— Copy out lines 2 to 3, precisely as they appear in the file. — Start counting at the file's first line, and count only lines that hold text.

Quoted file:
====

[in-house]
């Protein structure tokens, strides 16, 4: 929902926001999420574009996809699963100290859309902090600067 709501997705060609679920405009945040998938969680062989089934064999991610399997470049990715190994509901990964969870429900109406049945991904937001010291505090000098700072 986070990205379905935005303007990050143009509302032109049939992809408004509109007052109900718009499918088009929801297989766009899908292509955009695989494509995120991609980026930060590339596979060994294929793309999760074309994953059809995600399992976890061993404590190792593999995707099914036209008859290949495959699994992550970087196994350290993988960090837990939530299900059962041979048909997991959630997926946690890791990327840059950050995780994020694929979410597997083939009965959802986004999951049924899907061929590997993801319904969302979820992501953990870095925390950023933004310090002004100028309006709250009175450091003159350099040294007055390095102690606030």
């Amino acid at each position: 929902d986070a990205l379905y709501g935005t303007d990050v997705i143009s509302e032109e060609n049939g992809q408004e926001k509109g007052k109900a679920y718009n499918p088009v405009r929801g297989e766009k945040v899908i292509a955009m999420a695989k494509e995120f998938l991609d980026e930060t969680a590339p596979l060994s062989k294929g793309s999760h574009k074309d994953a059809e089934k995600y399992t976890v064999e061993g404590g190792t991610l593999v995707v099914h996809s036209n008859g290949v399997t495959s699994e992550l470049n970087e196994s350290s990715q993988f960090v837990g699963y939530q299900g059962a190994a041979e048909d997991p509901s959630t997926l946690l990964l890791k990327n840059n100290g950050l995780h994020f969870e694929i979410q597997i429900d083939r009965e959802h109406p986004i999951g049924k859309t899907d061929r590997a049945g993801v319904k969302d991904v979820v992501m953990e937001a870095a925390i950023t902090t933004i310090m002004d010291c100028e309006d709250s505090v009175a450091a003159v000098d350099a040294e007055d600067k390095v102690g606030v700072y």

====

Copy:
């Protein structure tokens, strides 16, 4: 929902926001999420574009996809699963100290859309902090600067 709501997705060609679920405009945040998938969680062989089934064999991610399997470049990715190994509901990964969870429900109406049945991904937001010291505090000098700072 986070990205379905935005303007990050143009509302032109049939992809408004509109007052109900718009499918088009929801297989766009899908292509955009695989494509995120991609980026930060590339596979060994294929793309999760074309994953059809995600399992976890061993404590190792593999995707099914036209008859290949495959699994992550970087196994350290993988960090837990939530299900059962041979048909997991959630997926946690890791990327840059950050995780994020694929979410597997083939009965959802986004999951049924899907061929590997993801319904969302979820992501953990870095925390950023933004310090002004100028309006709250009175450091003159350099040294007055390095102690606030």
């Amino acid at each position: 929902d986070a990205l379905y709501g935005t303007d990050v997705i143009s509302e032109e060609n049939g992809q408004e926001k509109g007052k109900a679920y718009n499918p088009v405009r929801g297989e766009k945040v899908i292509a955009m999420a695989k494509e995120f998938l991609d980026e930060t969680a590339p596979l060994s062989k294929g793309s999760h574009k074309d994953a059809e089934k995600y399992t976890v064999e061993g404590g190792t991610l593999v995707v099914h996809s036209n008859g290949v399997t495959s699994e992550l470049n970087e196994s350290s990715q993988f960090v837990g699963y939530q299900g059962a190994a041979e048909d997991p509901s959630t997926l946690l990964l890791k990327n840059n100290g950050l995780h994020f969870e694929i979410q597997i429900d083939r009965e959802h109406p986004i999951g049924k859309t899907d061929r590997a049945g993801v319904k969302d991904v979820v992501m953990e937001a870095a925390i950023t902090t933004i310090m002004d010291c100028e309006d709250s505090v009175a450091a003159v000098d350099a040294e007055d600067k390095v102690g606030v700072y």